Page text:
Adding and Subtracting Fractions
Adding Fractions with Common Denominators
Fraction addition works almost exactly the same way as normal addition! Let’s go through an example of fraction addition. You ate 3/8 of a pizza, and your friend ate 2/8 of the pizza. How much of the pizza was eaten in all?
The problem would look like this:
Notice that we add the numerators (top numbers) but we leave the denominators (bottom numbers) alone. This is because, when adding fractions with the same (common) denominators, the denominators stay the same.
Warning! Many people make a common mistake here. Some think that you add the numerators together, and then add the denominators together. It’s a trap! Don’t fall into this trick that math is playing on you! You only add the numerators, the denominators really do stay the same.
Let's try another one:
Did you get 7/10? You’re right! Great job!
Adding Fractions with Different Denominators
(Note: if you are trying to add fractions with different denominators, please read the section on How to Find Common Denominators first. Thanks!)
Adding fractions with different denominators is similar to adding fractions with the same denominators, but you have to do one important thing before you can add them . . . you have to find a common denominator.
An addition problem with differing denominators would look like this:
First, find common denominators by finding the least common multiple between 2 and 3, which is 6. Now, expand each fraction so that they each have denominators of 6, like this:
Now that you have common denominators, you can set up your fraction addition, like this:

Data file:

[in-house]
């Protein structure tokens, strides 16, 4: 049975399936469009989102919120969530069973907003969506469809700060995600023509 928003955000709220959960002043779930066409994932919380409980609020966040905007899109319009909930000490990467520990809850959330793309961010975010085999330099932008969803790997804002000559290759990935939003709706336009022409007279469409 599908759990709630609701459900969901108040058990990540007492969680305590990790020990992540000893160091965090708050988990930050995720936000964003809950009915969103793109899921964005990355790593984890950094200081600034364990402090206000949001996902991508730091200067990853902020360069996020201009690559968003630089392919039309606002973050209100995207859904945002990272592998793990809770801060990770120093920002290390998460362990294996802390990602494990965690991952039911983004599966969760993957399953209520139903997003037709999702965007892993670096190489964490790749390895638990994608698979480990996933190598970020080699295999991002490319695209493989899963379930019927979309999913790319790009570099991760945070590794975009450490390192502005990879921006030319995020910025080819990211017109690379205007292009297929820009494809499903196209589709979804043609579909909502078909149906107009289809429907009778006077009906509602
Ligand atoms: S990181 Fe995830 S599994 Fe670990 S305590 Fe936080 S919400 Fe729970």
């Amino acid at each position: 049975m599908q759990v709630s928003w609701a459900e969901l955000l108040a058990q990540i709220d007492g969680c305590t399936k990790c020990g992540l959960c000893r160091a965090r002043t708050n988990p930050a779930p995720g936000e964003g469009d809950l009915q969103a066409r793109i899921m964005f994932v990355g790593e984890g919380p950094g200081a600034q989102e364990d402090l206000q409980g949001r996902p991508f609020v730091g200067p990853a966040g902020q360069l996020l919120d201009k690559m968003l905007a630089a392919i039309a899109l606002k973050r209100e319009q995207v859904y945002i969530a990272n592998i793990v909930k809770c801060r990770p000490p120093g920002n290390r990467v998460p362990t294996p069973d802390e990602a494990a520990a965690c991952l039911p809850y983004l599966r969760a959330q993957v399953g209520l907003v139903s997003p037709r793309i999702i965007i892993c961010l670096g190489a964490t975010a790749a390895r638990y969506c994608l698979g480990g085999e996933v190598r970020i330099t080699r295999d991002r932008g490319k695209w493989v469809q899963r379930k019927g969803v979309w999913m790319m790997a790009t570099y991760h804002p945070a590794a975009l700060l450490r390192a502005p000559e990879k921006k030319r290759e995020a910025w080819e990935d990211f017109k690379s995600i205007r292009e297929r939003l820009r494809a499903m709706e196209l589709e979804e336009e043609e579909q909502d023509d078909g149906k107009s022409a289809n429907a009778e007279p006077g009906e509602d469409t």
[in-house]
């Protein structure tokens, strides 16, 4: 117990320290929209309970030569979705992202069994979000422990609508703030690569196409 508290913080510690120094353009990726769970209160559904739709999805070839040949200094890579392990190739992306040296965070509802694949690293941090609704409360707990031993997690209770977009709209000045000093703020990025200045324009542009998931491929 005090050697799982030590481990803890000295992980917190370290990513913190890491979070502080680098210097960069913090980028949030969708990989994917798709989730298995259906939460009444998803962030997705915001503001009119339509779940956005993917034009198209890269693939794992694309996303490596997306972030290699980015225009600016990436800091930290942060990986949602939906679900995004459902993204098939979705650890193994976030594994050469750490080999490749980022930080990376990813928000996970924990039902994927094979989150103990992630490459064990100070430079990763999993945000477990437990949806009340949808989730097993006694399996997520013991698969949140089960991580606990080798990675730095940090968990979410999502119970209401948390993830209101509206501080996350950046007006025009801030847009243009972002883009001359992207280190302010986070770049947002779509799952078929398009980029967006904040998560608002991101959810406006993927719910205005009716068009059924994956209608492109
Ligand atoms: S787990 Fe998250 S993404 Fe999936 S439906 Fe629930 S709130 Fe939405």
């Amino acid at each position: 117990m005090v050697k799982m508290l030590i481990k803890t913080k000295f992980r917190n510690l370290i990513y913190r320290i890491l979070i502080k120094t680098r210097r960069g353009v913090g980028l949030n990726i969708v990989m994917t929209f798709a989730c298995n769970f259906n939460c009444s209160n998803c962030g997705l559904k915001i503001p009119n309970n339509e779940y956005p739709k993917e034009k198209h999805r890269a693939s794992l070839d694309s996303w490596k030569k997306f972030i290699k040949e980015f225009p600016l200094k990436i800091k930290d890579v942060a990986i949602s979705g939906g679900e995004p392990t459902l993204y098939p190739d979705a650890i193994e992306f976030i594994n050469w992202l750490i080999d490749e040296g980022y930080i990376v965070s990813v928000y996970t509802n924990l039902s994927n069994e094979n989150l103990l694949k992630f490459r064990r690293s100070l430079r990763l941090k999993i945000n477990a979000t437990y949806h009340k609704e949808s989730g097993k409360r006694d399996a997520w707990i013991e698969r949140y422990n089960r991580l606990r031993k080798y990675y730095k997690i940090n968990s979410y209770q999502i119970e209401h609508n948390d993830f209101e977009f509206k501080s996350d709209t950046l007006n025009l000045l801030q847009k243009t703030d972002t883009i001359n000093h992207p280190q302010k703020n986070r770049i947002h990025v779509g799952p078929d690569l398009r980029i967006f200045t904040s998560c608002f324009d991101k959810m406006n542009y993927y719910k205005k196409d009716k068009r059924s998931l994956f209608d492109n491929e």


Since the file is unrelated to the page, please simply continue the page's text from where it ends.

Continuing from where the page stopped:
Check to see if the fraction needs to be reduced (this one does not). If it does not need to be reduced, you’re done!
Subtracting Fractions with Common Denominators
Subtracting fractions is very similar to adding fractions, except you’ll be using a different operation. Keep in mind that you will subtract the two numerators, but the denominator will stay the same. It will look like this:
Notice here that the numerators subtracted, 7-4 = 3, but the denominator stayed the same (10). This will happen every time you subtract fractions with the same denominator.
Subtracting Fractions with Different Denominators
(Note: if you are trying to subtract fractions with different denominators, please read the section on How to Find Common Denominators first. Thanks!)
Subtracting fractions with different denominators works very similarly to adding fractions with different denominators. Let’s say you have a problem that looks like this:
First, you need to find common denominators. For this problem, we find our common denominator to be 4, so we change both fractions to have denominators of 4. Then, our problem looks like this:
Now, you subtract the numerators, so 3 – 2 = 1. Keep the denominator the same: 4. You do not subtract the denominators.
Thus, your answer is 1/4. Make sure your answer is reduced all the way (this one doesn’t need to be reduced because it’s in its simplest form) and you’re done!